Refer again to water’s phase diagram. Notice point E, labeled the critical point. What does that mean? At 373.99°C, particles of water in the gas phase are moving very, very rapidly. At any temperature higher than that, the gas phase cannot be made to liquefy, no matter how much pressure is applied to the gas. The critical temperature (Tc) of a substance is the highest temperature at which the substance can possibly exist as a liquid. The critical pressure (Pc) is the pressure that must be applied to the gas at the critical temperature in order to turn it into a liquid. For water, the critical pressure is very high, 217.75 atm. The critical point is the intersection point of the critical temperature and the critical pressure.
An animated heating curve that will help you understand how molecules look at each section of a heating curve can be viewed at http://www.dlt.ncssm.edu/core/Chapter11-Thermochemistry/Chapter11-Animations/HeatingCurve.html.
- Changes of state can be described by a heating curve, which shows how a substance progresses from solid to liquid to gas as energy is added. The temperature of the substance is always constant during a change of state.
- A phase diagram shows the states of matter of a substance as a function of temperature and pressure. Boundaries between regions on a phase diagram represent the conditions at which equilibrium exists between two states.
- The triple point represents the one combination of temperature and pressure where all three states of matter can coexist at equilibrium. The critical point occurs at the highest temperature at which the substance is capable of existing in the liquid state.
Lesson Review Questions
- Explain why a liquid stays at a constant temperature while it is boiling, even though heat is still being added.
- Does a change in pressure have a greater effect on the melting point of a substance or on the boiling point of the substance?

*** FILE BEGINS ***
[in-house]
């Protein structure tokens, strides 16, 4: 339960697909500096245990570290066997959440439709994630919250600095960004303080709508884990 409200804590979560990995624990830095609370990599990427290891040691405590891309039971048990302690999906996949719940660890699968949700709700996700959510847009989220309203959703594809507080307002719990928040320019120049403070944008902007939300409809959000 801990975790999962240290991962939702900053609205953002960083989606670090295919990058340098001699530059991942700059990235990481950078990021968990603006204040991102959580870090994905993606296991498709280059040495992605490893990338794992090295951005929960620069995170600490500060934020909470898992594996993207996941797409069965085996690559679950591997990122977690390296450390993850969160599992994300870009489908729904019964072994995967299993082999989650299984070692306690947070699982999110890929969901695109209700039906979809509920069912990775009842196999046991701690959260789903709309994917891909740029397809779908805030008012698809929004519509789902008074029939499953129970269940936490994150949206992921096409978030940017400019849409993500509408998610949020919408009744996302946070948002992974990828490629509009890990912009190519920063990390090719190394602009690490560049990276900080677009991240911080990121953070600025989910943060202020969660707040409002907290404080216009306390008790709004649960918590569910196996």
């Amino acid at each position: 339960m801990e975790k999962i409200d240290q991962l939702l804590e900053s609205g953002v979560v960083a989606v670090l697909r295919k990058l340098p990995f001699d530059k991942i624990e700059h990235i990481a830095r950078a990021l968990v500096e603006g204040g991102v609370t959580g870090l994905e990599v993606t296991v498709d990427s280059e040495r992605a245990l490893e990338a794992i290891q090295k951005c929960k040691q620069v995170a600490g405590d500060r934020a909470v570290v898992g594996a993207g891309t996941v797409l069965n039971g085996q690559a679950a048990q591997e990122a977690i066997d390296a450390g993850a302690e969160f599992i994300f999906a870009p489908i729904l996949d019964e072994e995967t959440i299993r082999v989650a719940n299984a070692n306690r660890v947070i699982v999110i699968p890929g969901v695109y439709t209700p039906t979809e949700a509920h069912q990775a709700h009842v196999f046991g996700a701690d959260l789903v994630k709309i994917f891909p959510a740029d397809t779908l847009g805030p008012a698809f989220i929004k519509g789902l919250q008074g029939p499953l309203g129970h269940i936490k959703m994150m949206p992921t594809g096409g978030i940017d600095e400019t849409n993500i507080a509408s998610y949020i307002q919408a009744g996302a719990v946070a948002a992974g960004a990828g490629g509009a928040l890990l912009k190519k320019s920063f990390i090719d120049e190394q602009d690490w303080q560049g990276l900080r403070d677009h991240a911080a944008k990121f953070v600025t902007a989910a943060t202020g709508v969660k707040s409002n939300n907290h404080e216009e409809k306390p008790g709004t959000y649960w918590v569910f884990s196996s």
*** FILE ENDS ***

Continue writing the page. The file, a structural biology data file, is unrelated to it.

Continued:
- For each change of state listed below, state whether energy is being added or being removed from the substance.
- Referring to the terms in question three, match each change of state with its reverse process.
- What would it mean if the line between the solid and liquid regions of a phase diagram was exactly vertical?
- Explain the significance of the critical point.
- Shown below is the phase diagram for carbon dioxide, CO2.
- What are the temperature and pressure at the triple point of CO2?
- What state is CO2 in at a temperature of −20°C and a pressure of 1 atm?
- Explain, using the diagram, why CO2 sublimes rather than melts at standard pressure.
- What phase change occurs when CO2 at 70 atm is heated from −60°C to 10°C?
- What phase change occurs when CO2 at −80°C is pressurized from 0.2 atm to 4 atm?
- What are the temperature and pressure at the critical point of CO2?
- Is solid CO2 more dense or less dense than liquid CO2?
Further Reading / Supplemental Links
Frostbite Theater has several exciting demonstrations of state changes that use liquid nitrogen:
The phase changes of dry ice are exciting! Watch a video demonstration at http://www.youtube.com/watch?v=wTMmGaS4r-k&feature=player_embedded.
A video experiment demonstrating the cooling curve of t-butanol is located at http://www.youtube.com/watch?v=-2IldvWaIE8&feature=player_embedded. The accompanying document for this lab can be downloaded from http://www.dlt.ncssm.edu/core/Chapter11-Thermochemistry/Chapter11-Labs/CoolingCurve_t-butanol_web_01-02.doc.
Points to Consider
The description of a gas, according to the kinetic-molecular theory, is that gas particles are very far apart from one another and so the particles do not interact with each other. This description leads to a set of mathematical relationships concerning the amount, temperature, pressure, and volume of a gas sample.
- How would the pressure of an enclosed sample of gas be affected if more gas were added?
- How would the pressure of an enclosed sample of gas be affected if the temperature were increased?
- How would the pressure of an enclosed sample of gas be affected if the volume of the container were increased?